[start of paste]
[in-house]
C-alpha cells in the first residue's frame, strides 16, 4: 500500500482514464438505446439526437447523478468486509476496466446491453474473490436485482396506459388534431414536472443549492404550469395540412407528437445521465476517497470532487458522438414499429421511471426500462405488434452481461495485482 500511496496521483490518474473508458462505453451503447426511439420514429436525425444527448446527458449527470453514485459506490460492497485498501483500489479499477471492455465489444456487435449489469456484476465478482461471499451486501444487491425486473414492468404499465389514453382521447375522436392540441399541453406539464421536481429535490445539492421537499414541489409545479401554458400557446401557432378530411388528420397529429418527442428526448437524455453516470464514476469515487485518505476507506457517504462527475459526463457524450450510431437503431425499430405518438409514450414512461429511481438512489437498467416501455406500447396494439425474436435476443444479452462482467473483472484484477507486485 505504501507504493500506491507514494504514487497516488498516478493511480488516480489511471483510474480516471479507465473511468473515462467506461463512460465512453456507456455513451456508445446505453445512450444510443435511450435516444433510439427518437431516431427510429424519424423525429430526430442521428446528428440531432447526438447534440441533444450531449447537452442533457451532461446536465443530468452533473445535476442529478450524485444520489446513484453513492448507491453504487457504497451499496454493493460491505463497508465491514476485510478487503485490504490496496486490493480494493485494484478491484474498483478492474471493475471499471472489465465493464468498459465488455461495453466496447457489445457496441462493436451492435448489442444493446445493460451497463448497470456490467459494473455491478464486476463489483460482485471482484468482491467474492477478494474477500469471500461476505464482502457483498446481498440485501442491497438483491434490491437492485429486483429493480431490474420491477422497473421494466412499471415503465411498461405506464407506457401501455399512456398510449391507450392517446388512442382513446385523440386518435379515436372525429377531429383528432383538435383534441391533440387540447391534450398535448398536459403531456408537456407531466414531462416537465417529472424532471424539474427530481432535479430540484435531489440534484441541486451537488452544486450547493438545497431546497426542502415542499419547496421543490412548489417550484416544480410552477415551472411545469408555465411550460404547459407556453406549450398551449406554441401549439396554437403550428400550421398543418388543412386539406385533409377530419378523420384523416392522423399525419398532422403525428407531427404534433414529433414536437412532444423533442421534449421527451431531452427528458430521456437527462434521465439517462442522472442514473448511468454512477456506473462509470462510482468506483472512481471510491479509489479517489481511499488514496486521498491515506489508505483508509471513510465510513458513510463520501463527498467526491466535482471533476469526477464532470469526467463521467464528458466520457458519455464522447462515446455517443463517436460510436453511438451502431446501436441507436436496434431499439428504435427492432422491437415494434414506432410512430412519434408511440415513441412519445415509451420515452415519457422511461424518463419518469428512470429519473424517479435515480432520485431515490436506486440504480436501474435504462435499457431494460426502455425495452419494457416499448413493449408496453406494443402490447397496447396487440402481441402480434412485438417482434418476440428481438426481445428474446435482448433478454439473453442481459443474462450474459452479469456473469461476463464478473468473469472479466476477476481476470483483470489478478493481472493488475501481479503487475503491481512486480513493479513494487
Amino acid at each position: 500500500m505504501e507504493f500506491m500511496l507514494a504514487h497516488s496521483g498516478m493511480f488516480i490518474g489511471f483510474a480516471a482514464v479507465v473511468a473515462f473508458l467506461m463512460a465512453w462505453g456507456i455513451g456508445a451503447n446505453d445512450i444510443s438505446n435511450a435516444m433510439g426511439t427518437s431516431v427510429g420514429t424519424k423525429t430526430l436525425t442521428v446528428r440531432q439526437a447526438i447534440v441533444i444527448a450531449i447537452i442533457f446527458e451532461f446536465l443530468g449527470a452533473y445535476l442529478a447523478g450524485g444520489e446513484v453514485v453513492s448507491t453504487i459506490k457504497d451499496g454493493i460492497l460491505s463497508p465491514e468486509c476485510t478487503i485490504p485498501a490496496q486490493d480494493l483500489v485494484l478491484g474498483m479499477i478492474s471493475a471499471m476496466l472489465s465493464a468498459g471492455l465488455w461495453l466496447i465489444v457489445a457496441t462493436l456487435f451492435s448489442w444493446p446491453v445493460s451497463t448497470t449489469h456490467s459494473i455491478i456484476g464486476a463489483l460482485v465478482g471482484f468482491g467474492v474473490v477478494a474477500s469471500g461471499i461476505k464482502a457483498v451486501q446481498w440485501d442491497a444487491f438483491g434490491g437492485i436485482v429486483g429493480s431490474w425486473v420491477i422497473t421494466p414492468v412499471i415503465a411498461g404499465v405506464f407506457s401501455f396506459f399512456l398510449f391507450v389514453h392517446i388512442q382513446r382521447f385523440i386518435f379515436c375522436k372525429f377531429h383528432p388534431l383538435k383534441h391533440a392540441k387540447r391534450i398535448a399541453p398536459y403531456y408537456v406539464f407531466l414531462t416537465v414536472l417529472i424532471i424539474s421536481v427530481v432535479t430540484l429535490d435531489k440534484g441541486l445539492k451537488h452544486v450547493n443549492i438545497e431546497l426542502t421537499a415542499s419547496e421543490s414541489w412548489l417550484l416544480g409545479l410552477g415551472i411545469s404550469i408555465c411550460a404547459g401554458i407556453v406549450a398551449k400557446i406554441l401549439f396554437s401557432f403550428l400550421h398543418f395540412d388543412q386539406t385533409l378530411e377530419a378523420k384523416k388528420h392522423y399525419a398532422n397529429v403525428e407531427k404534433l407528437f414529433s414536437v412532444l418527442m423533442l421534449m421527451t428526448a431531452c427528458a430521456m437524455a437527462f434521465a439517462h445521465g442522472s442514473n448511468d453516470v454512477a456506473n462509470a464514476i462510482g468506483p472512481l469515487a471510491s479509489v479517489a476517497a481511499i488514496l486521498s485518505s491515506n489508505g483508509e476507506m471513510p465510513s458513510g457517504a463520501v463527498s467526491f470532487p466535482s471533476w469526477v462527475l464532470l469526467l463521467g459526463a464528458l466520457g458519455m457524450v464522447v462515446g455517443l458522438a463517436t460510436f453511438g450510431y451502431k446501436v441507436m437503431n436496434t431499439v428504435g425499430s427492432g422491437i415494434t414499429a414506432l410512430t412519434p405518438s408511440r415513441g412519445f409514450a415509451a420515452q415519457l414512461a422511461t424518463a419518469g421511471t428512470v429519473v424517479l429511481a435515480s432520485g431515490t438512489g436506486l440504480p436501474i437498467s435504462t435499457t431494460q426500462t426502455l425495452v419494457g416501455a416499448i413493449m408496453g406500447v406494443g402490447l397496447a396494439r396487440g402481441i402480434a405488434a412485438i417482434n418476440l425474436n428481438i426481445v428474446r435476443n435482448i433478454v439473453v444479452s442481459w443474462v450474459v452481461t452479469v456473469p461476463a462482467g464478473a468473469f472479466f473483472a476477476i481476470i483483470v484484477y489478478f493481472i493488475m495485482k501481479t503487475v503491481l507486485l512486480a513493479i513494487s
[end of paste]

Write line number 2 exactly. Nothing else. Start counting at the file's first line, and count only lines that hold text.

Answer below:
C-alpha cells in the first residue's frame, strides 16, 4: 500500500482514464438505446439526437447523478468486509476496466446491453474473490436485482396506459388534431414536472443549492404550469395540412407528437445521465476517497470532487458522438414499429421511471426500462405488434452481461495485482 500511496496521483490518474473508458462505453451503447426511439420514429436525425444527448446527458449527470453514485459506490460492497485498501483500489479499477471492455465489444456487435449489469456484476465478482461471499451486501444487491425486473414492468404499465389514453382521447375522436392540441399541453406539464421536481429535490445539492421537499414541489409545479401554458400557446401557432378530411388528420397529429418527442428526448437524455453516470464514476469515487485518505476507506457517504462527475459526463457524450450510431437503431425499430405518438409514450414512461429511481438512489437498467416501455406500447396494439425474436435476443444479452462482467473483472484484477507486485 505504501507504493500506491507514494504514487497516488498516478493511480488516480489511471483510474480516471479507465473511468473515462467506461463512460465512453456507456455513451456508445446505453445512450444510443435511450435516444433510439427518437431516431427510429424519424423525429430526430442521428446528428440531432447526438447534440441533444450531449447537452442533457451532461446536465443530468452533473445535476442529478450524485444520489446513484453513492448507491453504487457504497451499496454493493460491505463497508465491514476485510478487503485490504490496496486490493480494493485494484478491484474498483478492474471493475471499471472489465465493464468498459465488455461495453466496447457489445457496441462493436451492435448489442444493446445493460451497463448497470456490467459494473455491478464486476463489483460482485471482484468482491467474492477478494474477500469471500461476505464482502457483498446481498440485501442491497438483491434490491437492485429486483429493480431490474420491477422497473421494466412499471415503465411498461405506464407506457401501455399512456398510449391507450392517446388512442382513446385523440386518435379515436372525429377531429383528432383538435383534441391533440387540447391534450398535448398536459403531456408537456407531466414531462416537465417529472424532471424539474427530481432535479430540484435531489440534484441541486451537488452544486450547493438545497431546497426542502415542499419547496421543490412548489417550484416544480410552477415551472411545469408555465411550460404547459407556453406549450398551449406554441401549439396554437403550428400550421398543418388543412386539406385533409377530419378523420384523416392522423399525419398532422403525428407531427404534433414529433414536437412532444423533442421534449421527451431531452427528458430521456437527462434521465439517462442522472442514473448511468454512477456506473462509470462510482468506483472512481471510491479509489479517489481511499488514496486521498491515506489508505483508509471513510465510513458513510463520501463527498467526491466535482471533476469526477464532470469526467463521467464528458466520457458519455464522447462515446455517443463517436460510436453511438451502431446501436441507436436496434431499439428504435427492432422491437415494434414506432410512430412519434408511440415513441412519445415509451420515452415519457422511461424518463419518469428512470429519473424517479435515480432520485431515490436506486440504480436501474435504462435499457431494460426502455425495452419494457416499448413493449408496453406494443402490447397496447396487440402481441402480434412485438417482434418476440428481438426481445428474446435482448433478454439473453442481459443474462450474459452479469456473469461476463464478473468473469472479466476477476481476470483483470489478478493481472493488475501481479503487475503491481512486480513493479513494487